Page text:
BROOKLINE — Haley Evans is a driven, polite, academically earnest senior at Brookline High School who does volunteer charity work in her spare time — when she’s not hunting for buried treasure.
So far, Evans has found more than $3 million hidden in the minutiae of unclaimed money lists compiled by state treasuries around the country. The soft-spoken 18-year-old isn’t looking to enrich herself, her family, or her friends.
Instead, when Evans hunkers down at a computer, she is searching on behalf of strangers and businesses who almost always have no idea she is trying to find them money.
When Evans does hit paydirt, she doesn’t ask for a fee.
Instead, she soft-sells a request that a portion of the claim go to her favorite charities.
“I’ll say, ‘If you’d like to donate, please do,’ ” Evans said. “I found it’s worked pretty well.”
Over nearly a year, Evans has garnered $8,500 in donations that have been divided among three beneficiaries: the Brookline Literacy Partnership, the nonprofit group Cradles to Crayons, and the Dana-Farber Cancer Institute.
That sum might seem small compared with the millions she has discovered, but Evans said it’s only a start. Most people and companies whose money she has found — providing proof with a screen-shot of the claim — do not respond to her e-mails and letters, she said.
And even if they do acknowledge her work, the collection process can drag on and on, which means donations can be delayed.
“It definitely takes some persistence,” Evans said.
The project began after Evans heard a radio ad on a sports-talk show that invited listeners to check for unclaimed money among $2.4 billion held by the Treasurer’s office in Massachusetts.
“I was just in my kitchen with my dad,” Evans said.
Since then, she has reached out to about 80 individuals and companies. A total of $6,000 was reclaimed for a friend of her father’s, Dr. Lishan Aklog, who donated the entire amount to Evans’s charities.
She found about $3,000 in Texas for Boston Volvo Village, which donated half of her discovery. Headsets.com, a California company, gave $1,000 after Evans located $9,000 of its unclaimed money.
“It’s been really good to know the money is going somewhere,” she said.
Aklog, who roomed with Evans’s father at Harvard College, sees big potential in the effort.
“This program is a testament to Haley’s ingenuity and dedication to public service,” Aklog said. “I am certain she will be able to scale this effort dramatically and tap into the billions of dollars of unclaimed funds held by states to benefit charitable organizations doing important work in our communities.”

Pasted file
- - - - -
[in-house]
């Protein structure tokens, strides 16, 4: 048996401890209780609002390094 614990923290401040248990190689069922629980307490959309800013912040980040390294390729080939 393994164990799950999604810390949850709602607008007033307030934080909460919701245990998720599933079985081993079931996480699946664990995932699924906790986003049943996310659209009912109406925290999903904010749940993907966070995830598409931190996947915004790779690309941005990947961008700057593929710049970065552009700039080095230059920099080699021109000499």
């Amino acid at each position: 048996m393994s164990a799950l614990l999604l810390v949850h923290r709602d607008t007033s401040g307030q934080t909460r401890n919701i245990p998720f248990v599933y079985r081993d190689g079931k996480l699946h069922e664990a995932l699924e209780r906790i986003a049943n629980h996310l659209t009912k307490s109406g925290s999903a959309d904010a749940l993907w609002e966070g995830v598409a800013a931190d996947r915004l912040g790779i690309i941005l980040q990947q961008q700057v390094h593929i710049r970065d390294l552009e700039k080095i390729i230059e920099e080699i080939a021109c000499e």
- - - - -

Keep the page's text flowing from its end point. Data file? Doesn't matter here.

Bob Bickford corresponded with Evans when he worked as controller at Boston Volvo Village, and the high school student impressed him beyond her years.
“She was continuously following up on leads, telling me not to get discouraged,” said Bickford, who now works for the company’s Audi and Porsche dealerships in Norwell. “I thought Texas was an extreme reach. It took a couple of months for that particular piece of the puzzle to come together.”
Evans remains on the hunt. She has alerted Xerox to a $224,000 find in Texas and has located $129,000 for a New York financial company, which is expected to make a donation.
It’s all for the greater good of causes she cares about. When Evans is not at school or working on the project, she volunteers for the Brookline Literacy Partnership, in which Brookline High students tutor elementary pupils at the Mather School in Dorchester.
She also donates time as a teen leader at Cradles to Crayons, which collects and distributes school supplies, toys, clothing, and other items to needy children.
“The best part for me is being able to bring the checks to the organizations. That’s always worth it,” Evans said.
The feeling is mutual.
“I was blown away,” said Matthew Boccuzzi, family philanthropy coordinator at Cradles to Crayons, which is based in Brighton. Not that Boccuzzi is surprised by Evans’s energy and enterprise.
“She’s really into service and is one of the most selfless individuals I’ve ever met. She’s always thinking about others,” Boccuzzi said. “Everything she does, you can tell she’s doing it from the heart.”
Bickford, the auto-dealership controller, added more praise.
“She’s got a lot going for her at a young age,” Bickford said. “She’s got her act together, and I can see her going far. Too bad the world doesn’t have more people like her.”
Despite the long hours, the successes, and the frustrations, Evans seems to have kept her project on a need-to-know basis.
Only a small number of classmates are aware of her digital, continent-spanning hobby.
“I haven’t told too many of them,” Evans said with a small smile. “It doesn’t come up in conversation.”Brian MacQuarrie can be reached at email@example.com.